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The BBC's Richard Quest
"If raising interest rates is an art - Alan Greenspan is the master"
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Bob Hormats, Vice Chairman, Goldman Sachs
"Whether this rate increase will do it is doubtful"
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Tuesday, 16 May, 2000, 22:22 GMT 23:22 UK
US interest rates up 0.5%
Alan Greenspan
Fed chief Greenspan aims to keep inflation down
US interest rates have been raised by half a percentage point to 6.5%.

That is the biggest increase seen in five years, and is an attempt to slow the booming economy.

The committee believes the risks are weighted mainly toward conditions that may generate heightened inflation pressures in the foreseeable future

Fed statement
The American central bank, the Federal Reserve, announced the decision at 1415 local time (1815 GMT).

It was the sixth time rates have been increased since last June. The previous five rises had all been by 0.25%.

By the time the decision was announced US stocks had risen sharply on hopes that the current series of interest rate rises was near an end.

The Federal Reserve building
The Fed's decision had been widely expected
This had been prompted by lower than expected inflation figures for April.

Those hopes were dimmed by the statement from the Fed which said it remained concerned about growing inflationary pressures.

But after a brief dip the markets bounced back with the Dow Jones Industrial Average closing up 126.8 points at 10,934, and the Nasdaq ending up 109.9 points, or more than 3%, as the close approached.

The Fed's four paragraph statement said they remained worried about increases in demand for goods exceeding increases in supply.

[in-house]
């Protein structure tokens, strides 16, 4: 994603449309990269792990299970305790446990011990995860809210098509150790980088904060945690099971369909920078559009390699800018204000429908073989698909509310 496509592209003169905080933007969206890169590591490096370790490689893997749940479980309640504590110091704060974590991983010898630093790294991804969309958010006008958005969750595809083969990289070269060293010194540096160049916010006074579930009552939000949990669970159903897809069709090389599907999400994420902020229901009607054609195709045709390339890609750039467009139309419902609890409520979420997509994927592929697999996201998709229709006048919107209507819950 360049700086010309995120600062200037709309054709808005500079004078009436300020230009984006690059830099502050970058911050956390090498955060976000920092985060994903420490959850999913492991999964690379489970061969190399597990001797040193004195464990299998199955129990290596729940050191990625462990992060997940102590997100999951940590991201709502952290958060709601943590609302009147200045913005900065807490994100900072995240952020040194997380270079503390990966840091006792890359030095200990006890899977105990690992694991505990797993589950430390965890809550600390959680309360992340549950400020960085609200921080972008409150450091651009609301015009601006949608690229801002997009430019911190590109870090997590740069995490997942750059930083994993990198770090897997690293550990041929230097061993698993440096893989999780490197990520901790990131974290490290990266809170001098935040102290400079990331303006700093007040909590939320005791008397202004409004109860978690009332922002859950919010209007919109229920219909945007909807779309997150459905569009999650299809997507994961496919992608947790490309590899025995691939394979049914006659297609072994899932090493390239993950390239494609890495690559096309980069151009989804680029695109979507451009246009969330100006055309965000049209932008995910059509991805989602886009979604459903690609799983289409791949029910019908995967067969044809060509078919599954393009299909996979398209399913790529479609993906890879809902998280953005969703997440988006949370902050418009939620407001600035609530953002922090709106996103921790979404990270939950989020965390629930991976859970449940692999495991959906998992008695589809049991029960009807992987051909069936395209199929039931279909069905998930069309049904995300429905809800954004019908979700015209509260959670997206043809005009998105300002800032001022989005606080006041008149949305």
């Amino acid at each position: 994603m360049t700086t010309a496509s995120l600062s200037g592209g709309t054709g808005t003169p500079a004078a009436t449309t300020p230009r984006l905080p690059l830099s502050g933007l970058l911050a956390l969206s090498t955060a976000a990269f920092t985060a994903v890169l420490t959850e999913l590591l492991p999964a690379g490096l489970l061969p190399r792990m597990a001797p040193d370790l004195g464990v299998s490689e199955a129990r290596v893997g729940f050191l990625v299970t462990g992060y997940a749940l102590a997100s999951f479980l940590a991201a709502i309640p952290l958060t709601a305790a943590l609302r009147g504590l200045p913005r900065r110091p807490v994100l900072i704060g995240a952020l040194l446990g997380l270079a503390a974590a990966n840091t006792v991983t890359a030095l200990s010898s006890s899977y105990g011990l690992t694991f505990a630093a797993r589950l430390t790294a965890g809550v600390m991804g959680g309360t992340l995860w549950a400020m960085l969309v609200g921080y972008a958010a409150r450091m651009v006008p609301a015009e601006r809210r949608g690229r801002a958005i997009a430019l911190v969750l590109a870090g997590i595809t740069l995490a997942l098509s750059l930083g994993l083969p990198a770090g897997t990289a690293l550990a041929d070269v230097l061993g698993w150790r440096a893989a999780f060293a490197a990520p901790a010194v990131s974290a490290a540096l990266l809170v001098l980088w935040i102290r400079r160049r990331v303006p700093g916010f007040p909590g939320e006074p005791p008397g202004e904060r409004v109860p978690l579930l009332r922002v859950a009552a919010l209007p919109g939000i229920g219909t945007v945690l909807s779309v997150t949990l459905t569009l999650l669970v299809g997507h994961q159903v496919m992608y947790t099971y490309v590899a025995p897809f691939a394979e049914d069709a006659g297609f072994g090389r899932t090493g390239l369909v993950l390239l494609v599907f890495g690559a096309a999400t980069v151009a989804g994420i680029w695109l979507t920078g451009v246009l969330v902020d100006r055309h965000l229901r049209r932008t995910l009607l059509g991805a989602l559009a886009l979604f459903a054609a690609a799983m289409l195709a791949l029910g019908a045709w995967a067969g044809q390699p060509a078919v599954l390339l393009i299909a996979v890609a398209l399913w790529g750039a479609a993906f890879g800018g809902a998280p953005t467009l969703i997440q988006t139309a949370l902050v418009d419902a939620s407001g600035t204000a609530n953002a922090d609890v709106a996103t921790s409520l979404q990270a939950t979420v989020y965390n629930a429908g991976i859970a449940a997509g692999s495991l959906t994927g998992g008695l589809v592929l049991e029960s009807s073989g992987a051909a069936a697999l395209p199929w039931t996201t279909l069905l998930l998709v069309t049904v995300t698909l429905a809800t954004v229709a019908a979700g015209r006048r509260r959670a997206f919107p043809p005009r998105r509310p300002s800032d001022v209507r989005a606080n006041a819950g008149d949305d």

This remained the case despite new technology bringing in a series of "productivity-driven gains in potential supply".

"The committee is concerned that this disparity in the growth of demand and potential supply will continue, which could foster inflationary imbalances that would undermine the economy's outstanding performance," it said.

This is negative, extremely negative ... we've probably got a series of rate hikes after this

Steve Frenkel, analyst
"Against the background of its long term goals of price stability and sustainable economic growth and of the information already available, the committee believes the risks are weighted mainly toward conditions that may generate heightened inflation pressures in the foreseeable future."

Production steaming ahead

The US is enjoying its longest economic expansion and fears linger that the Fed's rate rises have not been enough to keep inflation at bay or slow the economy.

Unemployment rates have fallen to their lowest levels since 1970 and the economy continues to grow at an annual rate of more than 5%.

On Monday, fresh data showed that US industrial production was rising at its fastest rate for 19 months.

The only question which had remained was by how much the Fed would raise rates - whether by 0.25% or, as widely expected, by 0.5%.

In addition to the inflation data for April - with the Consumer Price Index unchanged - retail sales are falling, producer price inflation is on the wane and demand for housing is slowing.

Higher rates, cooler economy

Increasing interest rates is seen as the best way to stop an economy from overheating, a move needed to reduce the chances of inflation taking a grip.

By increasing interest rates, consumers find it costs more to borrow money to buy everything from houses and cars to a new television.

This, in theory, leads to a drop in spending and so an overall dip in economic growth.

The view of analysts was that there were likely to be more rate rises to follow.

Steve Frenkel, chief market strategist with Ladenburg Thalmann, said: "The Fed clearly feels that it sees inflationary pressures.

"That's not a positive, and this won't be the last rate hike. They didn't change their bias. This is negative, extremely negative. This tells you we've probably got a series of rate hikes after this."

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See also:

05 May 00 | Business
US jobless lowest since 1970
03 May 00 | Business
US wages rise
04 Jan 00 | Business Basics
Alan Greenspan, scourge of the markets
01 May 00 | Business
Data calm US inflation fears
27 Apr 00 | Business
Consumer spending drives US growth
16 May 00 | Business
US braced for rate rise
16 May 00 | Business
US prices steady
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